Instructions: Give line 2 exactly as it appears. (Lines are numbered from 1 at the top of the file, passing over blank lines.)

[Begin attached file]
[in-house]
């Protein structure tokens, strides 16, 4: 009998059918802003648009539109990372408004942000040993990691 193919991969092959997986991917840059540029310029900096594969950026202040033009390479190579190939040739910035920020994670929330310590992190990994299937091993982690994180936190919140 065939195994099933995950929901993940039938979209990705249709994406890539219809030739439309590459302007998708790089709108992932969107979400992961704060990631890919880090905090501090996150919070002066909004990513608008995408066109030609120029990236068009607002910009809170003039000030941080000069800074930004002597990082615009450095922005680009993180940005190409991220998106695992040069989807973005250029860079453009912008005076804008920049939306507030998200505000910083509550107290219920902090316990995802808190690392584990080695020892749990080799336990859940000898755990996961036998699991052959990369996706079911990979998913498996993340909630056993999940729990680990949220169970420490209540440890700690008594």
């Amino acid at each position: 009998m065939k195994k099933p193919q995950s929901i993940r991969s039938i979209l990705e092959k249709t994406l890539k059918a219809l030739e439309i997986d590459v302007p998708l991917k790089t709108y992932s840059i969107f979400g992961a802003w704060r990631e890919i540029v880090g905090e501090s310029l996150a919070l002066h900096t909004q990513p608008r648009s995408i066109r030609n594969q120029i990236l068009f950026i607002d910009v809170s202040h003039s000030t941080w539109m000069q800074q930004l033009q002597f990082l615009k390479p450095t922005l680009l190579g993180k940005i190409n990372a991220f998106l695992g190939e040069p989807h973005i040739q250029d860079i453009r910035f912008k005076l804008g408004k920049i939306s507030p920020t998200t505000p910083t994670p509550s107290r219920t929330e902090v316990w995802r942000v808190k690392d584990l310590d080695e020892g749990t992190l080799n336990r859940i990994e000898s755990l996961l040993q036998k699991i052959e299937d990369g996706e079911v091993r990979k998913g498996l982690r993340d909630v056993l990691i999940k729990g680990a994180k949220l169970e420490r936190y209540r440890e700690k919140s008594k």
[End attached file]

């Protein structure tokens, strides 16, 4: 009998059918802003648009539109990372408004942000040993990691 193919991969092959997986991917840059540029310029900096594969950026202040033009390479190579190939040739910035920020994670929330310590992190990994299937091993982690994180936190919140 065939195994099933995950929901993940039938979209990705249709994406890539219809030739439309590459302007998708790089709108992932969107979400992961704060990631890919880090905090501090996150919070002066909004990513608008995408066109030609120029990236068009607002910009809170003039000030941080000069800074930004002597990082615009450095922005680009993180940005190409991220998106695992040069989807973005250029860079453009912008005076804008920049939306507030998200505000910083509550107290219920902090316990995802808190690392584990080695020892749990080799336990859940000898755990996961036998699991052959990369996706079911990979998913498996993340909630056993999940729990680990949220169970420490209540440890700690008594």